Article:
1. Connection to Christian history
When we pray the psalms, we pray not only with many believers who also pray the psalms daily, but we also pray in the stream of history with all those who have prayed the psalms. It is quite humbling to realize that you are praying the same words (although in a different language) that the apostles, prophets, and even Jesus himself prayed.
2. Discipline in prayer
Sometimes we don't know where to begin in prayer. We sit down and struggle to put words behind our thoughts. This leads to difficulty in praying: if we can't put the words together, why bother? The psalms help us grow in discipline. Not only do they give us the words to use, but in having these before us, they enable us to sit down at a regular time. Further, if you are keeping to a cycle of praying the psalms (monthly, bi-monthly, etc.), that schedule is its own encouragement to practice discipline in prayer.
3. Language for prayer
The longer we pray the psalms, the deeper we move into the language of prayer. The more we learn the rhythms of prayer. The psalms give us many words to pray--words of hope, challenge, praise, thanksgiving, lament, despair, comfort, peace, etc. The psalms teach us a vocabulary of prayer. The psalms stretch and challenge us to go beyond the same basic, generic prayers we are used to saying.
4. Language to lament
Included in that vocabulary of prayer is the language of lament. Lament happens when we cry out to God out of our despair and doubt. Many are fearful of these feelings and do not think praying to God out of doubt or despair is appropriate. The psalms teach us otherwise. They show us that these prayers emerge out of a deep trust in God in which it is okay to voice our discomfort. God hears us and is faithful. God listens. God responds. While we wait, we speak to God out of the core of our experience, hurts and all.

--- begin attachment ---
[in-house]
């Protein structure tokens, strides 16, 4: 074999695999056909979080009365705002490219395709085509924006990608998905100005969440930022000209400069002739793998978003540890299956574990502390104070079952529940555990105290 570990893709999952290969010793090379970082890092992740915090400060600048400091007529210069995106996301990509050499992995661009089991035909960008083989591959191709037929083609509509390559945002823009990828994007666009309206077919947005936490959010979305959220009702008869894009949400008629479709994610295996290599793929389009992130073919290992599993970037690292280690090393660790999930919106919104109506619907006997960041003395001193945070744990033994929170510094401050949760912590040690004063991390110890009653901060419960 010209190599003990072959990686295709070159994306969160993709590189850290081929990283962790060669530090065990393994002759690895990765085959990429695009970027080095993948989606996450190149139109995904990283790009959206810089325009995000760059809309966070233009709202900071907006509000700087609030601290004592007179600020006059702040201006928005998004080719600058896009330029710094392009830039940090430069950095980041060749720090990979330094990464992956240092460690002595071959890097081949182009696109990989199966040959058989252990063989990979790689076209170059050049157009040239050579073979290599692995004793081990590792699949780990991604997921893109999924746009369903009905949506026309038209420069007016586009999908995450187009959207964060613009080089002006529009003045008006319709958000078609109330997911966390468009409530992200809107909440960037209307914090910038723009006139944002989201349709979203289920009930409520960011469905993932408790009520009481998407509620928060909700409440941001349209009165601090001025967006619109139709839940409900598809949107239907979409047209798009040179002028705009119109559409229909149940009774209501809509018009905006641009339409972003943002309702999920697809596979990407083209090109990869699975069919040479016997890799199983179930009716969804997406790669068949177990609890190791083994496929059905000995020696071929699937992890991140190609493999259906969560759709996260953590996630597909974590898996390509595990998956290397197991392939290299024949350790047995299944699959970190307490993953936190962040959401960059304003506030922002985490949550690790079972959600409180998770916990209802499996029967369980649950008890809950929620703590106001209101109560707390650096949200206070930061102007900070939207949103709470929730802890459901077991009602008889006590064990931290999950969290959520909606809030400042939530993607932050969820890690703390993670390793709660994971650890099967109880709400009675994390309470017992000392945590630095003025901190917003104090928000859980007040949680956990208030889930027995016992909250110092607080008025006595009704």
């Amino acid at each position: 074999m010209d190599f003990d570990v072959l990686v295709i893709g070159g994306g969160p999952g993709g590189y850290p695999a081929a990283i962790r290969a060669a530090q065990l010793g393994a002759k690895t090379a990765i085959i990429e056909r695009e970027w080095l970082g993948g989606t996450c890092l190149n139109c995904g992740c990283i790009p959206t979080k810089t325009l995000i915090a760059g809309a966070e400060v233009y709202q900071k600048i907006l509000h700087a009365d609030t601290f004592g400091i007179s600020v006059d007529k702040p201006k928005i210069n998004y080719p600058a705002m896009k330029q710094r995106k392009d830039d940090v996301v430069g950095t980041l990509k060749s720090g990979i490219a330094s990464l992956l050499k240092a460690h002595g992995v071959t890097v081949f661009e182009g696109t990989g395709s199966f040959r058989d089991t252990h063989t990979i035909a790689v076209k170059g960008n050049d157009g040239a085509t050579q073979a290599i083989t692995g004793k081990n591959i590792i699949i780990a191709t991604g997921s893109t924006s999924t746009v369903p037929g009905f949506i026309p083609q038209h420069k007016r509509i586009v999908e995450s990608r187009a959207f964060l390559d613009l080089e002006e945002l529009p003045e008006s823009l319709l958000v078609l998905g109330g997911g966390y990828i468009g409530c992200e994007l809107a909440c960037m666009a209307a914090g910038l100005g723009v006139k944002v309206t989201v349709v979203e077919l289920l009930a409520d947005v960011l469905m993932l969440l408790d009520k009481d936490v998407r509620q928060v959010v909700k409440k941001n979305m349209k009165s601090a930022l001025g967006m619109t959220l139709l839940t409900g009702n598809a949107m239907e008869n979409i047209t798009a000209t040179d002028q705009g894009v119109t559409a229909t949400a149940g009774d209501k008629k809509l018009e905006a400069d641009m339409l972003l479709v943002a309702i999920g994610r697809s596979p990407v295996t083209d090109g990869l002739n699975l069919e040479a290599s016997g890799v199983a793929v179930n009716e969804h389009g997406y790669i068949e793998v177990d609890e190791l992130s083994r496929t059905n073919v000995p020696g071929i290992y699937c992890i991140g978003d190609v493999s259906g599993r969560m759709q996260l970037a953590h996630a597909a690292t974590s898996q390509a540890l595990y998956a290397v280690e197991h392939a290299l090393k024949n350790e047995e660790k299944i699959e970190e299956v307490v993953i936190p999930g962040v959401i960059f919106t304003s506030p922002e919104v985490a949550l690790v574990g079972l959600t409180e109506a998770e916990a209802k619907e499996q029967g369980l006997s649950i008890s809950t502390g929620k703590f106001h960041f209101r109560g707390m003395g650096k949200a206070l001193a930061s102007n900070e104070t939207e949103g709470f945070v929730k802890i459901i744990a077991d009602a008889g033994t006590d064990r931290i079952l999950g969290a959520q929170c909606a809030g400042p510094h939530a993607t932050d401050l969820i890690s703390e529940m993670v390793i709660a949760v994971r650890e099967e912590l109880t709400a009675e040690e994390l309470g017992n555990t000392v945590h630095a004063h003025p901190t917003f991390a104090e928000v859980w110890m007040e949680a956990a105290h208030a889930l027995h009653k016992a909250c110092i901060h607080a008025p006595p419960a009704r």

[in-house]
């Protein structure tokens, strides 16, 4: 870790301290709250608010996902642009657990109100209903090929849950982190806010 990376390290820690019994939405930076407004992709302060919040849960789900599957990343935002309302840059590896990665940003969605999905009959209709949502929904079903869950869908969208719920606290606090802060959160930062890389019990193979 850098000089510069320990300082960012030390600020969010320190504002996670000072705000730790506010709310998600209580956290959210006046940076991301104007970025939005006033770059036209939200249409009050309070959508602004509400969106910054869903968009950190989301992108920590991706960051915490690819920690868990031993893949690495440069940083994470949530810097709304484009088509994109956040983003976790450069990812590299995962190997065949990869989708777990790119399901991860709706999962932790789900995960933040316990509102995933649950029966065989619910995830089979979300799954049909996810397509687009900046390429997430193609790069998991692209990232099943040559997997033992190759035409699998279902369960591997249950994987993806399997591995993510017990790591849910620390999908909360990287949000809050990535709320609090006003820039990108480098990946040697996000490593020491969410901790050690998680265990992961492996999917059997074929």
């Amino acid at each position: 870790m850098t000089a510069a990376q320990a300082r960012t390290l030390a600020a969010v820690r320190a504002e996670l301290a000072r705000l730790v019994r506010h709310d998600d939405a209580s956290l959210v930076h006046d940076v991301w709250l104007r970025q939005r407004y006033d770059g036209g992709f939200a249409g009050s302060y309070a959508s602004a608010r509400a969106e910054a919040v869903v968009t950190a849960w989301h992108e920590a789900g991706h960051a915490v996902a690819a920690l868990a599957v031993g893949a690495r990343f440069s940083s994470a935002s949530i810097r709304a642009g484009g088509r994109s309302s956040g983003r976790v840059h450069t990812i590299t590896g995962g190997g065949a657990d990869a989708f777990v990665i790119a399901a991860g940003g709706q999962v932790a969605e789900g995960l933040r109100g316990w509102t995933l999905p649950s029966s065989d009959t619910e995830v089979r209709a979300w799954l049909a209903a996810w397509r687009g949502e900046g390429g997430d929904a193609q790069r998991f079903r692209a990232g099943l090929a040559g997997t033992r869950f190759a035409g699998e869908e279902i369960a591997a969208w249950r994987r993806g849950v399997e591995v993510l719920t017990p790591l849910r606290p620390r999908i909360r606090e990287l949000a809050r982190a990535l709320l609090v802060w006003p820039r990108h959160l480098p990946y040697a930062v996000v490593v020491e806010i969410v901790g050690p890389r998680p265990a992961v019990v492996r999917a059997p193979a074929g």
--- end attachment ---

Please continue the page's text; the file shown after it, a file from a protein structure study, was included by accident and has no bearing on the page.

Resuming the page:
5. Balanced spirituality
The psalms teach us a balanced spirituality. Many of us operate out of a weak theology where we believe that God will do good things for us because we are his children. Then, when something bad happens that we don't like, our faith in God is shaken. The psalms give us a balance. As we pray the psalms repeatedly, over and over again, we see the movement of faith--from praise, to trial, to lament, and back to praise. The psalms cover the gamut of spiritual experience. Regardless of what we are feeling, we can find a psalm that gives voice to that emotion. In our best and worst times, the psalms speak for us.
6. More praise and thanksgiving
The exposure in the Psalter to the psalms of praise and thanksgiving teaches us to have more praise and be more thankful in our lives. The psalms are filled with praise to God for everything from the creation to the law. Thanksgiving is offered in abundance for all the blessings God has given to his people. My prayers, for example, were anemic. They were missing a healthy presence of praise and were weak on thanksgiving. The more I prayed the psalms, the more I came to incorporate these aspects of prayer into my own prayers. It became easier to spend time simply giving praise to God for what he has done and offer thanks for his blessings.
7. Awareness of God
The psalms see God and his glory all around us. God's glory is seen in creation, in redemption and deliverance from Egypt, in rescue from sin, and in the law. We cannot read or pray the psalms without growing in awareness of God. Praying the psalms has helped me slow down, to be more aware of God's presence in my life.
In part three, I will offer guidance in how to pray the psalms.